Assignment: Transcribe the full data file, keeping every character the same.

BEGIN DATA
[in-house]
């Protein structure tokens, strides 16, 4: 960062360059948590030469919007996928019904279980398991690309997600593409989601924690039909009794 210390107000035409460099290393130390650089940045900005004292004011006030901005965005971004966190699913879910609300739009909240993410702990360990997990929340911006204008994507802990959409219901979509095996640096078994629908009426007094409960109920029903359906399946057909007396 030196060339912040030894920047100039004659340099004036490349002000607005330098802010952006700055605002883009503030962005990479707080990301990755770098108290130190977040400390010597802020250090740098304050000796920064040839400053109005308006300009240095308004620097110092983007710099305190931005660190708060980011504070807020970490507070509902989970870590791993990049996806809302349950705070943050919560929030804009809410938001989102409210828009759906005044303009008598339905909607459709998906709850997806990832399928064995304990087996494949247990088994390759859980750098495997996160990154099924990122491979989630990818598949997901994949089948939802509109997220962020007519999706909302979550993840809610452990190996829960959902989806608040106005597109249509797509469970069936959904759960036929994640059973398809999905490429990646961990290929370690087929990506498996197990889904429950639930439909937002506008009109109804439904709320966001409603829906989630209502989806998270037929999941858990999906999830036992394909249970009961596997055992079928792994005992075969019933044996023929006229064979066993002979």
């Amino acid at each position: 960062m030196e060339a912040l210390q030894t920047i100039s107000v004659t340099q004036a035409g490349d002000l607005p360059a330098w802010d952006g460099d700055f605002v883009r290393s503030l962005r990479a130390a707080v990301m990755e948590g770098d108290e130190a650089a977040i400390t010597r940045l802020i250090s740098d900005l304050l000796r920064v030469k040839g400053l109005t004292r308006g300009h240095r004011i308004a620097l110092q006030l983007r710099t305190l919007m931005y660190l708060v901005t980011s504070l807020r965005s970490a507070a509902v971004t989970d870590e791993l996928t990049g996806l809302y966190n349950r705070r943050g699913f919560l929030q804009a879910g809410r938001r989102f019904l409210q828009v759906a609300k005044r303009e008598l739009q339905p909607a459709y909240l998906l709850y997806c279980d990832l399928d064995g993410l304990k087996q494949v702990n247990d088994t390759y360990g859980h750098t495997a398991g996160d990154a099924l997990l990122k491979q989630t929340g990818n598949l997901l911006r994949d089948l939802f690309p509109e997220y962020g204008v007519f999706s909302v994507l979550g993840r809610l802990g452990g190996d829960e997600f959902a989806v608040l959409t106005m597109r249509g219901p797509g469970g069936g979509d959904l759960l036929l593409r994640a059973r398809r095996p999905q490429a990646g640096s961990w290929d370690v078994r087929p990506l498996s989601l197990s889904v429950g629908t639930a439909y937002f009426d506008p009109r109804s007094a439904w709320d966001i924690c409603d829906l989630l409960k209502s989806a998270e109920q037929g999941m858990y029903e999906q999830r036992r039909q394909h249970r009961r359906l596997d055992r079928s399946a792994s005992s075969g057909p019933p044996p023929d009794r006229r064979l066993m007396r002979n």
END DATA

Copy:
[in-house]
């Protein structure tokens, strides 16, 4: 960062360059948590030469919007996928019904279980398991690309997600593409989601924690039909009794 210390107000035409460099290393130390650089940045900005004292004011006030901005965005971004966190699913879910609300739009909240993410702990360990997990929340911006204008994507802990959409219901979509095996640096078994629908009426007094409960109920029903359906399946057909007396 030196060339912040030894920047100039004659340099004036490349002000607005330098802010952006700055605002883009503030962005990479707080990301990755770098108290130190977040400390010597802020250090740098304050000796920064040839400053109005308006300009240095308004620097110092983007710099305190931005660190708060980011504070807020970490507070509902989970870590791993990049996806809302349950705070943050919560929030804009809410938001989102409210828009759906005044303009008598339905909607459709998906709850997806990832399928064995304990087996494949247990088994390759859980750098495997996160990154099924990122491979989630990818598949997901994949089948939802509109997220962020007519999706909302979550993840809610452990190996829960959902989806608040106005597109249509797509469970069936959904759960036929994640059973398809999905490429990646961990290929370690087929990506498996197990889904429950639930439909937002506008009109109804439904709320966001409603829906989630209502989806998270037929999941858990999906999830036992394909249970009961596997055992079928792994005992075969019933044996023929006229064979066993002979």
């Amino acid at each position: 960062m030196e060339a912040l210390q030894t920047i100039s107000v004659t340099q004036a035409g490349d002000l607005p360059a330098w802010d952006g460099d700055f605002v883009r290393s503030l962005r990479a130390a707080v990301m990755e948590g770098d108290e130190a650089a977040i400390t010597r940045l802020i250090s740098d900005l304050l000796r920064v030469k040839g400053l109005t004292r308006g300009h240095r004011i308004a620097l110092q006030l983007r710099t305190l919007m931005y660190l708060v901005t980011s504070l807020r965005s970490a507070a509902v971004t989970d870590e791993l996928t990049g996806l809302y966190n349950r705070r943050g699913f919560l929030q804009a879910g809410r938001r989102f019904l409210q828009v759906a609300k005044r303009e008598l739009q339905p909607a459709y909240l998906l709850y997806c279980d990832l399928d064995g993410l304990k087996q494949v702990n247990d088994t390759y360990g859980h750098t495997a398991g996160d990154a099924l997990l990122k491979q989630t929340g990818n598949l997901l911006r994949d089948l939802f690309p509109e997220y962020g204008v007519f999706s909302v994507l979550g993840r809610l802990g452990g190996d829960e997600f959902a989806v608040l959409t106005m597109r249509g219901p797509g469970g069936g979509d959904l759960l036929l593409r994640a059973r398809r095996p999905q490429a990646g640096s961990w290929d370690v078994r087929p990506l498996s989601l197990s889904v429950g629908t639930a439909y937002f009426d506008p009109r109804s007094a439904w709320d966001i924690c409603d829906l989630l409960k209502s989806a998270e109920q037929g999941m858990y029903e999906q999830r036992r039909q394909h249970r009961r359906l596997d055992r079928s399946a792994s005992s075969g057909p019933p044996p023929d009794r006229r064979l066993m007396r002979n």